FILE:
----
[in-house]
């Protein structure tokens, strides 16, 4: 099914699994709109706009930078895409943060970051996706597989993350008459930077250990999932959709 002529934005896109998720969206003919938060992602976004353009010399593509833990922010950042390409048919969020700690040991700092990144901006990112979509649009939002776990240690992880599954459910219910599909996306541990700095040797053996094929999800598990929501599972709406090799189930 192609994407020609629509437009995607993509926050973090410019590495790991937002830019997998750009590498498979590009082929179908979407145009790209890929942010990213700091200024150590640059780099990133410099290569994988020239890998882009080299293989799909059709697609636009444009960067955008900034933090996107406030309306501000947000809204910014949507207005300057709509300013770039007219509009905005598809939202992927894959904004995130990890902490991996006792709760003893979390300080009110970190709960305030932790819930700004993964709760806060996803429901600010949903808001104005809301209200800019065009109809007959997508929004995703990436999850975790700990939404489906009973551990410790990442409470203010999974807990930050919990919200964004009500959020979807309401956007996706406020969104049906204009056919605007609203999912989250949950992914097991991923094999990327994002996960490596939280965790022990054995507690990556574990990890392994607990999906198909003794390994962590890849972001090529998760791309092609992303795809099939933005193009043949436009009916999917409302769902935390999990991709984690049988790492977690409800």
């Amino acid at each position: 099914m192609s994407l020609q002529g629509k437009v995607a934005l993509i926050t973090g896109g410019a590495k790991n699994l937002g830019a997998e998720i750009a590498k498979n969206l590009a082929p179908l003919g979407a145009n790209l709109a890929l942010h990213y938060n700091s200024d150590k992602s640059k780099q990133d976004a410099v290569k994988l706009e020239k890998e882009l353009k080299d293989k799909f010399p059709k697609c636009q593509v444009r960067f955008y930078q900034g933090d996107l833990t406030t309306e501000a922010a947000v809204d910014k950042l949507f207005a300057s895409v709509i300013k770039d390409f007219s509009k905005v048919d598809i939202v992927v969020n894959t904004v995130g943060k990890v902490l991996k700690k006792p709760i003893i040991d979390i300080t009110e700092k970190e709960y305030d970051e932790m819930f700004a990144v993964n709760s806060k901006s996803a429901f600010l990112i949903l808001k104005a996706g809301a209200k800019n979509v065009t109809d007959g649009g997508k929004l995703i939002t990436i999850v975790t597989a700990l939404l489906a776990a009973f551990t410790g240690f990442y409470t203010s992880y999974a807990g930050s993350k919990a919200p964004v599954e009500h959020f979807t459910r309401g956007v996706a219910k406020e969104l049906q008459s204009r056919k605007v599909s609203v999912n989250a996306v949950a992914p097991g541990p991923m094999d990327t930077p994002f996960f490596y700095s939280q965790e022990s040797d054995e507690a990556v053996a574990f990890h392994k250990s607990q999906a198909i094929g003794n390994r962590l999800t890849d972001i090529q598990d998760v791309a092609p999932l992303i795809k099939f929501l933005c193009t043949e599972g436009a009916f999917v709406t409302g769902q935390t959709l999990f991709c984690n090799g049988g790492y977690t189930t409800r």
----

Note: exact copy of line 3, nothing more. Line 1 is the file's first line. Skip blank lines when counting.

């Amino acid at each position: 099914m192609s994407l020609q002529g629509k437009v995607a934005l993509i926050t973090g896109g410019a590495k790991n699994l937002g830019a997998e998720i750009a590498k498979n969206l590009a082929p179908l003919g979407a145009n790209l709109a890929l942010h990213y938060n700091s200024d150590k992602s640059k780099q990133d976004a410099v290569k994988l706009e020239k890998e882009l353009k080299d293989k799909f010399p059709k697609c636009q593509v444009r960067f955008y930078q900034g933090d996107l833990t406030t309306e501000a922010a947000v809204d910014k950042l949507f207005a300057s895409v709509i300013k770039d390409f007219s509009k905005v048919d598809i939202v992927v969020n894959t904004v995130g943060k990890v902490l991996k700690k006792p709760i003893i040991d979390i300080t009110e700092k970190e709960y305030d970051e932790m819930f700004a990144v993964n709760s806060k901006s996803a429901f600010l990112i949903l808001k104005a996706g809301a209200k800019n979509v065009t109809d007959g649009g997508k929004l995703i939002t990436i999850v975790t597989a700990l939404l489906a776990a009973f551990t410790g240690f990442y409470t203010s992880y999974a807990g930050s993350k919990a919200p964004v599954e009500h959020f979807t459910r309401g956007v996706a219910k406020e969104l049906q008459s204009r056919k605007v599909s609203v999912n989250a996306v949950a992914p097991g541990p991923m094999d990327t930077p994002f996960f490596y700095s939280q965790e022990s040797d054995e507690a990556v053996a574990f990890h392994k250990s607990q999906a198909i094929g003794n390994r962590l999800t890849d972001i090529q598990d998760v791309a092609p999932l992303i795809k099939f929501l933005c193009t043949e599972g436009a009916f999917v709406t409302g769902q935390t959709l999990f991709c984690n090799g049988g790492y977690t189930t409800r």